Today I looked out the window and saw my first bluebird. Before I could pull out my phone and snap a picture he was gone. Disappointed that I missed the photo-op, but thrilled with the sign that the weather is changing. It is a sign that spring in Montana is starting. I am very much ready this year.
This last month in at our home in Montana we have been hit by more spring snow storms than usual. While we sit in what is usually a valley that is most often missed for most precipitation, this year every time the weather forecast said there was a winter advisory or watch that called for snow we got the maximum amount forecasted and a few extra inches for good measure. We were getting snow at least once a week all of February and so far into March. Now mind you, the snow we were getting was nothing like the Nor’Easter that the folks on the east coast have been getting hammered with, but if you live in a high plains semiarid desert like we do, this much snow is very remarkable.
The late-season snow cycle this year has also had a remarkable impact on our road. We usually have a few problems navigating our road as the frost works its way out of the ground lasting less than a week. This year we have had what can only be called as mud bogs on our road. Each morning when the ground is still frozen it is very easily driven on. By the afternoon when the snow melts, only a high clearance 4-wheel drive vehicle will allow you to get the last 3/4 of a mile from the frontage road to our house. This has been going on nearly a month and so far there is no end in sight. For me, it has meant that that RangerSir has been taking the truck to work and the commuter car has been sitting in the garage. You can read into that statement that I have been unable to leave home during the week to take care of things in town. I like being alone and don’t generally mind the isolation of living in the country, but when you can NOT leave home it gets a little crazy. We have been attached by the truck/ hip each weekend. You will find RangerSir and I in town doing the weekly chores, that I usually try to get taken care of during the week to allow some fun time on Saturday and Sunday. It has added to the aggravation of the back to back snow storms.
So I know that it is only March and it can and will snow again in April and May, but I am ready for the snow falls to be farther apart and the amount less each time. I know this is Montana and what I signed up for moving here, but a girl can be thrilled by the sight of her first bluebird and all that it means. Welcome spring.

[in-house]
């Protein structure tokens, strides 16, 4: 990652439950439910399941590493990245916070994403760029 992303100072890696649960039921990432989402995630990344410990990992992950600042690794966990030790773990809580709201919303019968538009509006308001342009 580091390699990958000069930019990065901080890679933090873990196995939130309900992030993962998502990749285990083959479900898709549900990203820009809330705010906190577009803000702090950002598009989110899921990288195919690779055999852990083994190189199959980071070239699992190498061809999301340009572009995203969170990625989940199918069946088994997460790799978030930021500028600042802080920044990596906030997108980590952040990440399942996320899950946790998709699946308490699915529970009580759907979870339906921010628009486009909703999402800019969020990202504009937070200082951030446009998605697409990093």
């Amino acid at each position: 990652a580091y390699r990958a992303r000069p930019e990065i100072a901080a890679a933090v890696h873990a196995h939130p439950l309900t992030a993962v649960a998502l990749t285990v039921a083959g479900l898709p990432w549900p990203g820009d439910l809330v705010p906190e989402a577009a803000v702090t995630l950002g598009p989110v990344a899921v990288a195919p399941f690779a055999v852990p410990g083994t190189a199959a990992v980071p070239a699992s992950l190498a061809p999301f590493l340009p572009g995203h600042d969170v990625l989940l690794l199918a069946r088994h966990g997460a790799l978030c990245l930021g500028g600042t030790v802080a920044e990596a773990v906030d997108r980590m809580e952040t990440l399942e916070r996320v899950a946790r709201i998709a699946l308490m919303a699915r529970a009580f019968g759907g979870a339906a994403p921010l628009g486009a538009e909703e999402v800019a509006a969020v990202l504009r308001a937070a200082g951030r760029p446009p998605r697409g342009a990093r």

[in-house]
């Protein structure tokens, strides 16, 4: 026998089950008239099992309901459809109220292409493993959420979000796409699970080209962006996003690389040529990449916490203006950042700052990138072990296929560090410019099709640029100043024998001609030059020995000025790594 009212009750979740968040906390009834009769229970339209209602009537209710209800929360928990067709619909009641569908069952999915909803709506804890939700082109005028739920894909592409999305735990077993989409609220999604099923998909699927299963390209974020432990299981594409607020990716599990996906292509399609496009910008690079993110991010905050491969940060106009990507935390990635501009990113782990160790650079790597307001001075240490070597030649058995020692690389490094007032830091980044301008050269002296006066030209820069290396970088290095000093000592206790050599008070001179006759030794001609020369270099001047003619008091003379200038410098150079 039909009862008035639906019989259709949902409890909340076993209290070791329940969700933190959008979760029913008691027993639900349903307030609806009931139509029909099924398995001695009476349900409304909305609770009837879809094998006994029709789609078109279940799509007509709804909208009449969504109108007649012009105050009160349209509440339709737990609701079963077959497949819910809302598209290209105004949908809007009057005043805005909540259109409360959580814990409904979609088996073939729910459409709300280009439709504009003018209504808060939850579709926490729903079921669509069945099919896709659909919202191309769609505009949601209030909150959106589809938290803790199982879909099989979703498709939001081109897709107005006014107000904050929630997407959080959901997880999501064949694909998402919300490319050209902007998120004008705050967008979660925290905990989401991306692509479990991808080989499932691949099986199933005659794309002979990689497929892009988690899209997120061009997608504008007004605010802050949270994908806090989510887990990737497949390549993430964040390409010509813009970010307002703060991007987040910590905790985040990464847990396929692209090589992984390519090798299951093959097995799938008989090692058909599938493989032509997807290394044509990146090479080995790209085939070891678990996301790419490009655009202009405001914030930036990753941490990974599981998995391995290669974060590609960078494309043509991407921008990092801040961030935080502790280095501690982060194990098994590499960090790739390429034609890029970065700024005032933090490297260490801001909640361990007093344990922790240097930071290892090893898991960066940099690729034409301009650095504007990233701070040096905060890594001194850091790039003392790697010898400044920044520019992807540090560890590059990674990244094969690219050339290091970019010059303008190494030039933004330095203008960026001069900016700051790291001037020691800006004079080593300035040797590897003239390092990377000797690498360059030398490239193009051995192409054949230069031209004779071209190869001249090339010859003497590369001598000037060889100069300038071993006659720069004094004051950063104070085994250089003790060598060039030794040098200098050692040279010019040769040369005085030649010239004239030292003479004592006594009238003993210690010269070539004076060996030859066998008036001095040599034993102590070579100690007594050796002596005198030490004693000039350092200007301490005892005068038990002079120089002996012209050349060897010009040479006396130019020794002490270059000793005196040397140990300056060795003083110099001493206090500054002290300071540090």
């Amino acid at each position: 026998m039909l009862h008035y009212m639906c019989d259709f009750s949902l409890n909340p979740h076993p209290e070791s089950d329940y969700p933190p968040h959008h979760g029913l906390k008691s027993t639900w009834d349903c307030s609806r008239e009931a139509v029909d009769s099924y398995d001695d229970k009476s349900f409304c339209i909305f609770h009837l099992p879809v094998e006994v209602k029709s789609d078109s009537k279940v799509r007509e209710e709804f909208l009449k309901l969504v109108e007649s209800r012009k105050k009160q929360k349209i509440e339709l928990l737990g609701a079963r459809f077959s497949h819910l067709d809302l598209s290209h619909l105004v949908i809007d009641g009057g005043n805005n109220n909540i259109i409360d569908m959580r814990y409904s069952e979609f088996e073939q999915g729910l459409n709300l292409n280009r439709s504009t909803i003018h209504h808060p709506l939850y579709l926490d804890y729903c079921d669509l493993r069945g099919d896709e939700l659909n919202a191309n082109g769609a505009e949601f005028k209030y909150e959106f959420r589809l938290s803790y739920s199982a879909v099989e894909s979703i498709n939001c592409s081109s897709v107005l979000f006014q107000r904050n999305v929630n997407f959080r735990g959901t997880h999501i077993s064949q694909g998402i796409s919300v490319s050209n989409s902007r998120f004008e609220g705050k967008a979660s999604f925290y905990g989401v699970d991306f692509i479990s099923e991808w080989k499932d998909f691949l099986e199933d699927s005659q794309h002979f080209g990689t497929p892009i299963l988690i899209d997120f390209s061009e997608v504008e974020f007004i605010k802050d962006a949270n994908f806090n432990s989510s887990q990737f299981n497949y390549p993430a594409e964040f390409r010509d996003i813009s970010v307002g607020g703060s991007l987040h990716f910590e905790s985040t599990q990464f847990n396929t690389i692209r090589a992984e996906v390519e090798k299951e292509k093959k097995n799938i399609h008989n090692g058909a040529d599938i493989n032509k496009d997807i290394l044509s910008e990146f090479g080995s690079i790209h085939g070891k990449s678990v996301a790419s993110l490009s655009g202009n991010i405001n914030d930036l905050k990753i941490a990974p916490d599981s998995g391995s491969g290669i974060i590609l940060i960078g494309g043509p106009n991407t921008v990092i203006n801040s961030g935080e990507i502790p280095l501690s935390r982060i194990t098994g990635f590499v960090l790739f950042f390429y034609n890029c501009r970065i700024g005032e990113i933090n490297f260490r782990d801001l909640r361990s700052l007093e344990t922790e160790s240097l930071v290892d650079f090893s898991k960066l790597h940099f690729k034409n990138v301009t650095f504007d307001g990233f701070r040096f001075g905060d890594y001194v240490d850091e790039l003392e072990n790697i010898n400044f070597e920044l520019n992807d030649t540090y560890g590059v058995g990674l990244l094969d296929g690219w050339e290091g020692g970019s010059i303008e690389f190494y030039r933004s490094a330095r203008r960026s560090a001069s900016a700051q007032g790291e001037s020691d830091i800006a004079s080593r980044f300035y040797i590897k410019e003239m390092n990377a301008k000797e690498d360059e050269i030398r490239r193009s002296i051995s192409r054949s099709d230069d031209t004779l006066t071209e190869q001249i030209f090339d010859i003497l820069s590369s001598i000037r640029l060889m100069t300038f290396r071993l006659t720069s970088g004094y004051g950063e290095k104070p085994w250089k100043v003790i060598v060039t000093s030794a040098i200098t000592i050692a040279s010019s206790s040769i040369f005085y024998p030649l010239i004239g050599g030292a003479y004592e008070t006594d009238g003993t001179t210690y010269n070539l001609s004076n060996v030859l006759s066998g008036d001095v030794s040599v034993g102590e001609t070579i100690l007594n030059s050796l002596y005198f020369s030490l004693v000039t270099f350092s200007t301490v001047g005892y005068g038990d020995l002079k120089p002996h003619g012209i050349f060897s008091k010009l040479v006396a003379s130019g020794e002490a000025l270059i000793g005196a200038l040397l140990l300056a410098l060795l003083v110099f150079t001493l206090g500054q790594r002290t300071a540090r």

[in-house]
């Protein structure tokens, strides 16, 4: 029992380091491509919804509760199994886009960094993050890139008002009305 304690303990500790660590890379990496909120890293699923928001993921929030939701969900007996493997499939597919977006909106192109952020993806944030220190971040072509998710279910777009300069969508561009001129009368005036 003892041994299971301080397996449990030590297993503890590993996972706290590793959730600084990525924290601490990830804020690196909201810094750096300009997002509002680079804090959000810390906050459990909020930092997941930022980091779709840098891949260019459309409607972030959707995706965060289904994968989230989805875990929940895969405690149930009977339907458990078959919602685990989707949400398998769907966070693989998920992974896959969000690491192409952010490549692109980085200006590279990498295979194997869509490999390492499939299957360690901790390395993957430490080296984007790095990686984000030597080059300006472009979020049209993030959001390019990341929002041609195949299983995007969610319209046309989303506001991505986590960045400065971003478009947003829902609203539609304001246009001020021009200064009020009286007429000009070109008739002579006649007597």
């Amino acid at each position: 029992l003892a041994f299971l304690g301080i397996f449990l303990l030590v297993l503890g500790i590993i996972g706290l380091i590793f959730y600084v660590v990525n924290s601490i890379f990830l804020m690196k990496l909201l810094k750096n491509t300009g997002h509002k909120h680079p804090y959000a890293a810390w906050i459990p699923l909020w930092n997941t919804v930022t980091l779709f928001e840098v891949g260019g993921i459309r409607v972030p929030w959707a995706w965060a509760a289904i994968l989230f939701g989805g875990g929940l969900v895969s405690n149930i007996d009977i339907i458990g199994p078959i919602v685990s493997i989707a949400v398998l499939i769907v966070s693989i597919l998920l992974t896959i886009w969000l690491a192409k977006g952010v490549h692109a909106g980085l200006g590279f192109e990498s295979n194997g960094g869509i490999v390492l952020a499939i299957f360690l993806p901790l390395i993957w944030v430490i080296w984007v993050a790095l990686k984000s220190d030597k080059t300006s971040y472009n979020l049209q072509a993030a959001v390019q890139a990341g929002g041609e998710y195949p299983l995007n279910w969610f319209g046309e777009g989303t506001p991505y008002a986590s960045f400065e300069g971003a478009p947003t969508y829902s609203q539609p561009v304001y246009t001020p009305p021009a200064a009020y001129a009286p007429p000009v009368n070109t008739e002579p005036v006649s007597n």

It is still winter in Montana and will be at our house for months to come. We have had some serious early thaws recently as we will here every year about this time. Today it had melted enough of the snow away that it was a perfect day to open the chicken run and let the ladies out today for some free-range time.
Though it doesn’t look like much the chickens were out there eating the shoots of new grass that the melted snow provided. My chickens can be an industriousness bunch when it comes to good fresh food after the snow hiding “good eats” and being on commercial chow for a few months.
Let’s hold onto the memory of this day with sunshine and blue skies as we enter a week that is suppose to be full of show again. The snow is happening less frequently and days like this are happening more often. There is hope for spring, no matter how far away.
Working outside the home and commuting daily allows a person to notice when the days get longer and shorter. There is a consistent time piece of our daily routine when we walk out the door, get on the highway, catch the commuter bus or train by which we are able to measure our days. We noticed day and night relative to that constant migration daily to work and home again.
I feel like I have been living in constant darkness lately. Each day I left home in the dark of night with the stars overhead heading to town and came home in the same darkness. If I was going to get some sunshine it had to be during my lunch hour. This first week of January we had vicious cold snap of subzero temperatures. One day we got all the way down to -30 at our house, and that was before we factored in the wind. I was down right miserable in the cold and darkness. Yet by the end of the week, even with the nasty freezing temps, I had found hope. I was driving home as the sun was setting. In Montana twilight lasts forever, so suddenly I was driving home in the last vests of daylight. The days were still cold, but the afternoon light was giving me hope and encouragement. The hint of days getting longer has gave me optimism and hope that no matter how cold the days were yet to come and no matter how long the nights, spring though months away is slowing making its way to my neck of the woods.